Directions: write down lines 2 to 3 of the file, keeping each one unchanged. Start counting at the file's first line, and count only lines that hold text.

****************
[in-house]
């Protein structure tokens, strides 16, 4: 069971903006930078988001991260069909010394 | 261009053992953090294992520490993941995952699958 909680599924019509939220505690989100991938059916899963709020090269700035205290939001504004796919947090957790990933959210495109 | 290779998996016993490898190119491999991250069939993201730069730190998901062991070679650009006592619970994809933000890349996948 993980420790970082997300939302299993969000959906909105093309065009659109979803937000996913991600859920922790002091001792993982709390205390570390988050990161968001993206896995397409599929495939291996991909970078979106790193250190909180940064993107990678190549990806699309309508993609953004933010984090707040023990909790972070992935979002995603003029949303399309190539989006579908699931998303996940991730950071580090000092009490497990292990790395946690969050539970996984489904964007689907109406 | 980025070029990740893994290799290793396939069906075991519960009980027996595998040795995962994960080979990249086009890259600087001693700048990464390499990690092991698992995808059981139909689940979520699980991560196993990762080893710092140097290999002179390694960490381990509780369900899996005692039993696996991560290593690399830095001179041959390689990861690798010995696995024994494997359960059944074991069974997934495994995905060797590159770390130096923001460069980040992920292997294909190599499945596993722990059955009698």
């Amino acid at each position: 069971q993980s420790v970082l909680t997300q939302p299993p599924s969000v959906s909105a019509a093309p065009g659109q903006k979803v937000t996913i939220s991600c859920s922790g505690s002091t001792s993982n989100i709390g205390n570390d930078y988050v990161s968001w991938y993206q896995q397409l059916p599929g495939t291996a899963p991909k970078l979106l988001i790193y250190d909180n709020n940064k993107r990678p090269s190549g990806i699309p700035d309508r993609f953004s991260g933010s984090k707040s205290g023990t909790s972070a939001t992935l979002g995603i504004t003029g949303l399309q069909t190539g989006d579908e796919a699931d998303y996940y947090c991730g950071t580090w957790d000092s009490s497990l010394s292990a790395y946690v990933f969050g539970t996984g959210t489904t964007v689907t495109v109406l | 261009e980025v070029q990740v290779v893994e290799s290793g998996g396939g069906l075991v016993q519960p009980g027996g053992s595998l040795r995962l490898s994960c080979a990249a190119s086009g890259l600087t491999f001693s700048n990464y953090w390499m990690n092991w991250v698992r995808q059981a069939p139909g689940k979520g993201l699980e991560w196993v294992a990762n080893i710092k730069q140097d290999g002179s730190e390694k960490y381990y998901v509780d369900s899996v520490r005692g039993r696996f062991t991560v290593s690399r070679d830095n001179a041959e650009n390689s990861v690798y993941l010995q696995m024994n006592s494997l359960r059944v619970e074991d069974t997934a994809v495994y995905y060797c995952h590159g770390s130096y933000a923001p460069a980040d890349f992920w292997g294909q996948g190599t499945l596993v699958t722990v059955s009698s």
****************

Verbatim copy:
């Protein structure tokens, strides 16, 4: 069971903006930078988001991260069909010394 | 261009053992953090294992520490993941995952699958 909680599924019509939220505690989100991938059916899963709020090269700035205290939001504004796919947090957790990933959210495109 | 290779998996016993490898190119491999991250069939993201730069730190998901062991070679650009006592619970994809933000890349996948 993980420790970082997300939302299993969000959906909105093309065009659109979803937000996913991600859920922790002091001792993982709390205390570390988050990161968001993206896995397409599929495939291996991909970078979106790193250190909180940064993107990678190549990806699309309508993609953004933010984090707040023990909790972070992935979002995603003029949303399309190539989006579908699931998303996940991730950071580090000092009490497990292990790395946690969050539970996984489904964007689907109406 | 980025070029990740893994290799290793396939069906075991519960009980027996595998040795995962994960080979990249086009890259600087001693700048990464390499990690092991698992995808059981139909689940979520699980991560196993990762080893710092140097290999002179390694960490381990509780369900899996005692039993696996991560290593690399830095001179041959390689990861690798010995696995024994494997359960059944074991069974997934495994995905060797590159770390130096923001460069980040992920292997294909190599499945596993722990059955009698």
């Amino acid at each position: 069971q993980s420790v970082l909680t997300q939302p299993p599924s969000v959906s909105a019509a093309p065009g659109q903006k979803v937000t996913i939220s991600c859920s922790g505690s002091t001792s993982n989100i709390g205390n570390d930078y988050v990161s968001w991938y993206q896995q397409l059916p599929g495939t291996a899963p991909k970078l979106l988001i790193y250190d909180n709020n940064k993107r990678p090269s190549g990806i699309p700035d309508r993609f953004s991260g933010s984090k707040s205290g023990t909790s972070a939001t992935l979002g995603i504004t003029g949303l399309q069909t190539g989006d579908e796919a699931d998303y996940y947090c991730g950071t580090w957790d000092s009490s497990l010394s292990a790395y946690v990933f969050g539970t996984g959210t489904t964007v689907t495109v109406l | 261009e980025v070029q990740v290779v893994e290799s290793g998996g396939g069906l075991v016993q519960p009980g027996g053992s595998l040795r995962l490898s994960c080979a990249a190119s086009g890259l600087t491999f001693s700048n990464y953090w390499m990690n092991w991250v698992r995808q059981a069939p139909g689940k979520g993201l699980e991560w196993v294992a990762n080893i710092k730069q140097d290999g002179s730190e390694k960490y381990y998901v509780d369900s899996v520490r005692g039993r696996f062991t991560v290593s690399r070679d830095n001179a041959e650009n390689s990861v690798y993941l010995q696995m024994n006592s494997l359960r059944v619970e074991d069974t997934a994809v495994y995905y060797c995952h590159g770390s130096y933000a923001p460069a980040d890349f992920w292997g294909q996948g190599t499945l596993v699958t722990v059955s009698s």